Post-rock and downtempo electronic music have been making rounds internationally for decades now. Think bands like Mogwai, Russian Circles and Sigur Rós. However, it remains a new kind of sound and genre in Myanmar.
Zwel Mun Wint fell in love with these sounds while exploring music genres on the internet, starting from metal and diving into little pockets of musical genius.
Now as a professional music producer, he has been trying to bring these genres into Myanmar’s music canon with his post-rock band, Pandelic, and his downtempo electronic music project, Heft. He shares with us the anxieties and wins on his ongoing journey to groom a new music genre in his country.
You have been described as Myanmar's first post-rock band in 2017. How did it feel introducing a new genre to the country?
I think there were already some of the listeners who are in love with post-rock music before we started. But you know, it’s a mixed feeling. Sometimes, it is really exciting to have our own unique voice and on the other hand, the band can sometimes feel quite isolated here.
Still, based on the feedback we have gotten so far, we are happy that our band, Pandelic, has become a bridge to connect people who were not familiar with this type of music before into the global post-rock scene.
What are some of your influences and how do you think 'Myanmar Post-Rock' different from other post-rock bands?
My influences come from a pretty wide range of music. It can be Classical Indian Traditional Music or some weird Metal influence or even dance music. During the time when we were making the first album, Escapade, we were heavily inspired by some works of Tycho, Hammock and the sort.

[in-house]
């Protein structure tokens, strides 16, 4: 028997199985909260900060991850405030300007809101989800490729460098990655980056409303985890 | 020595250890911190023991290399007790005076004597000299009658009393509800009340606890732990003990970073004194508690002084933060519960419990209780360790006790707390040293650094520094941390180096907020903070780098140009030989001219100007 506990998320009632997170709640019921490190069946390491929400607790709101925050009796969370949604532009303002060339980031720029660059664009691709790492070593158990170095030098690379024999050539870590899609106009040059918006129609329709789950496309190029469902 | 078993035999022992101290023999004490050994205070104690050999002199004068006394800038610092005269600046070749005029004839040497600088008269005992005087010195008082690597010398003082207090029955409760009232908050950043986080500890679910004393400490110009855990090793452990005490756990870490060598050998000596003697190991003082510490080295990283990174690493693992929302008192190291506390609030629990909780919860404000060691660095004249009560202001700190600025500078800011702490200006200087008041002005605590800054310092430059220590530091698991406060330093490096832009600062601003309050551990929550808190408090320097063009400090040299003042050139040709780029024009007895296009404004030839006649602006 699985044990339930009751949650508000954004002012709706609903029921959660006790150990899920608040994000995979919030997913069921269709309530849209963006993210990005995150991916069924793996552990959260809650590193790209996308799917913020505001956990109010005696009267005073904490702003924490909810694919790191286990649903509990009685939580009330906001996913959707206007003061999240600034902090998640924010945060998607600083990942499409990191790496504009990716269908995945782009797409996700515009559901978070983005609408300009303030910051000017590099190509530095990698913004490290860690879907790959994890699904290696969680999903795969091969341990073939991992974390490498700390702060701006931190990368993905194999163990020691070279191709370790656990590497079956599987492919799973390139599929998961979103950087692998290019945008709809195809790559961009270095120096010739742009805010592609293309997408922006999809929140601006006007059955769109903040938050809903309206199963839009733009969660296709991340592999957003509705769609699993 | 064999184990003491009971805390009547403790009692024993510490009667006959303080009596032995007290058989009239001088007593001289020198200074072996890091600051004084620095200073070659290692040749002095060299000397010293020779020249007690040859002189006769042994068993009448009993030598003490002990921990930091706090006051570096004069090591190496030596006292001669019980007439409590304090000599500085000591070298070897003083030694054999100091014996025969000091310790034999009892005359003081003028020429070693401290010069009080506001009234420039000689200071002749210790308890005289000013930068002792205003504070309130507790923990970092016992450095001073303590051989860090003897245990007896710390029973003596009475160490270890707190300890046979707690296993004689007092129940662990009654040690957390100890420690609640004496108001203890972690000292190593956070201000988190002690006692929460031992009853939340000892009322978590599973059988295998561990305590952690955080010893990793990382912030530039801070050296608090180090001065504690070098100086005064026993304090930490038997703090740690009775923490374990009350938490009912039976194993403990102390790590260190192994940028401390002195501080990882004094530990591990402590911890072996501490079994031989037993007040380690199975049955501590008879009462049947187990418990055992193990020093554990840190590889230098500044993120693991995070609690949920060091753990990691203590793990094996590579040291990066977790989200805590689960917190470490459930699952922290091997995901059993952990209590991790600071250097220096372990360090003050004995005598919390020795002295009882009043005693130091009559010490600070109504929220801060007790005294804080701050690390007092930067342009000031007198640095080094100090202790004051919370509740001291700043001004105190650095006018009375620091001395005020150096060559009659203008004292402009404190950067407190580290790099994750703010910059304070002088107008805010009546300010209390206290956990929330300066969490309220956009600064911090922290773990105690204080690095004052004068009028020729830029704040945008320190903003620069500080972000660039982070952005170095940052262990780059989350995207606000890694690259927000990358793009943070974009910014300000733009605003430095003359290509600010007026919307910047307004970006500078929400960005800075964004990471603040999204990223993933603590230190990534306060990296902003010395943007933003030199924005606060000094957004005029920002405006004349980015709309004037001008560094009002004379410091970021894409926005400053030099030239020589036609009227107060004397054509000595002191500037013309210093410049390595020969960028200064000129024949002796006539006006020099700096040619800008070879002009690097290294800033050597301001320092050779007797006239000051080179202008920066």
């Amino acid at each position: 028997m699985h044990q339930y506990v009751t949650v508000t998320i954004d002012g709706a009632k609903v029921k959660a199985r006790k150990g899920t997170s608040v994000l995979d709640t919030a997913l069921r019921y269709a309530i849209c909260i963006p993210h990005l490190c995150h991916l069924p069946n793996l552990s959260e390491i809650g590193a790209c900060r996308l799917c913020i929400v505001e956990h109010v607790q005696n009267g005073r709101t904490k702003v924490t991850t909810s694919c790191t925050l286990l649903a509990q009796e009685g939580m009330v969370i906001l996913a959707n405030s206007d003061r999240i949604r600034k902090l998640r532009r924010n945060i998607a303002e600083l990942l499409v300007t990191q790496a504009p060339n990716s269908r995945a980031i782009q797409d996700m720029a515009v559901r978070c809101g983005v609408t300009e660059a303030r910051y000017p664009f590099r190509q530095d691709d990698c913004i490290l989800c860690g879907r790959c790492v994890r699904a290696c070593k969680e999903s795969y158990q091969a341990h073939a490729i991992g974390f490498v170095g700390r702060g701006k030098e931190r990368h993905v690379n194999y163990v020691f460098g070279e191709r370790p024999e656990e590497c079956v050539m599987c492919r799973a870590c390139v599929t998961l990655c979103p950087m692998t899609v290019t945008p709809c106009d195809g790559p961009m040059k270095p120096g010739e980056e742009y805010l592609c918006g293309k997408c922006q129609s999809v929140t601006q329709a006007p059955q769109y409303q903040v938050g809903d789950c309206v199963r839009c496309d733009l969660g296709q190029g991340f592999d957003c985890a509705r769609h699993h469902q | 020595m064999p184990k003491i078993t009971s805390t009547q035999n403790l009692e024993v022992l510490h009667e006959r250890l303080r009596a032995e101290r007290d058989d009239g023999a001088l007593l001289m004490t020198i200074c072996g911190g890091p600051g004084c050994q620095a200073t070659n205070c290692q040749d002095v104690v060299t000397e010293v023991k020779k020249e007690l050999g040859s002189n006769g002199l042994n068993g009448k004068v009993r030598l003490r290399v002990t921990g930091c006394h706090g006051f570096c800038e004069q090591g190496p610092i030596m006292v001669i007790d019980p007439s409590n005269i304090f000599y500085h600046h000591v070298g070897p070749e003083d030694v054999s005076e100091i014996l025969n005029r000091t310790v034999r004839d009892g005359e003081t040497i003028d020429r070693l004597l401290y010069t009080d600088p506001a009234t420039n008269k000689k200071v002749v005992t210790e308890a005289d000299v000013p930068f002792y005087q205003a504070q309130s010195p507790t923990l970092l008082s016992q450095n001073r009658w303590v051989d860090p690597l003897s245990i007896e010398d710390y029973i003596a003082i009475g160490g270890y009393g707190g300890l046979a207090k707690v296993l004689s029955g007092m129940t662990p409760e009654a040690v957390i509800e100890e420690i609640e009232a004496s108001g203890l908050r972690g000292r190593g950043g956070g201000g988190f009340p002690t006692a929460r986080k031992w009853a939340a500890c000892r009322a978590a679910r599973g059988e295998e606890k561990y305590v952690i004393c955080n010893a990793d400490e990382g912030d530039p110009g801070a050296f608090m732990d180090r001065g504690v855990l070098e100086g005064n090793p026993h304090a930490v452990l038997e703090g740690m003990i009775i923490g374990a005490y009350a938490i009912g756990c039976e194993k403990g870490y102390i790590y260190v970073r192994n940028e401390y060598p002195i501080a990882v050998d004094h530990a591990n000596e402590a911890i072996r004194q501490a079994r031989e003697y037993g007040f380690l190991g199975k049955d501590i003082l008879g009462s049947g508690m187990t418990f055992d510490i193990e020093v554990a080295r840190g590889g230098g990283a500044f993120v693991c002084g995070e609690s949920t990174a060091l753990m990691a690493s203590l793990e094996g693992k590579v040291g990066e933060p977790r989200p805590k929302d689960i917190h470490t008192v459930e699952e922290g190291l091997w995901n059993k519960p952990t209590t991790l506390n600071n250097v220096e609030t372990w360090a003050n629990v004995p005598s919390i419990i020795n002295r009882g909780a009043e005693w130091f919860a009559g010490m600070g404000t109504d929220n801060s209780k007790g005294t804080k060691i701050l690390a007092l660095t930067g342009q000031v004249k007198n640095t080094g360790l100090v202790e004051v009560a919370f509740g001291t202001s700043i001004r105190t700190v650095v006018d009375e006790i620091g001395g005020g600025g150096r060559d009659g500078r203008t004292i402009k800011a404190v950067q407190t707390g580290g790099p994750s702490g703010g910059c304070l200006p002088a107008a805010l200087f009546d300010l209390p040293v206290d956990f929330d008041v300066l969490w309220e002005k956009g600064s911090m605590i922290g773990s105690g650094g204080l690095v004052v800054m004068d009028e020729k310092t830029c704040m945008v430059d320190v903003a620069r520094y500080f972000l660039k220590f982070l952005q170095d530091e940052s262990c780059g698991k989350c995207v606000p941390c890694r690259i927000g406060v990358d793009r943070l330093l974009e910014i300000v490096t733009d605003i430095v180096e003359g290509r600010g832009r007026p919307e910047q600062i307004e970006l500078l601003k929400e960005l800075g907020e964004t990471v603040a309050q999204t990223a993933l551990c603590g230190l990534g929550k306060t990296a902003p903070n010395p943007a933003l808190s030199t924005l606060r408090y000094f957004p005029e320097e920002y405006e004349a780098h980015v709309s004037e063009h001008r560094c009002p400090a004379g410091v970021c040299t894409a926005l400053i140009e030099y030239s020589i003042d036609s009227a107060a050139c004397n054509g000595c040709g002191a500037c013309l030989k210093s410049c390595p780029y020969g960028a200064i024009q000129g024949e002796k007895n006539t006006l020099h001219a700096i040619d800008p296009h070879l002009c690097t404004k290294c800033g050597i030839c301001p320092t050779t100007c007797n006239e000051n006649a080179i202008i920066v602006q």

It must not be easy pushing for a new sound on the scene. What were some fears you had about the release of Escapade?
We were worried that every song in the album had its own unique approach in writing, arrangement and production and that this could feel very unbalanced especially if you listen to the record from end to end. I’m glad that somehow we have overcome this.
How have people been responding to Pandelic's music so far?
One thing that stood out was a YouTube comment saying it’s music for reading books. I guess it’s not wrong. Well, we are really happy with the positive feedback we have been getting and it’s coming from all around the world. There has also been tremendous demand for the second album, so we are really excited and motivated by that.
You have started another project, Heft, that plays moody electronic music. What inspired it and how has it been coming along?
I have always wanted to do dance music that includes aspects of a cinematic approach injected with post-rock personality. Before this project, I was exploring the boundaries of music I found in post-rock and came across some electronic bands such as Moderat and Jon Hopkins. After listening to them, I knew right away that this is exactly what I wanted to do.
I have since released the debut EP, Solicit, on music platforms and I am looking forward to releasing the second album this mid-year.
Electronic dance music seems popular in Myanmar, but what about Heft's mellow electronic style?
EDM is indeed in huge demand here I guess but Heft is not really associated with the whole act. Last few months, I performed at Live Loop Asia Yangon and there is only a small community that acknowledged the other sides of electronic music beside EDM and I felt pretty happy how my music resonated with the people there.
What project are you working on next?
Right now I’m working towards the second album for both Pandelic and Heft so do keep a look out for them some time this year!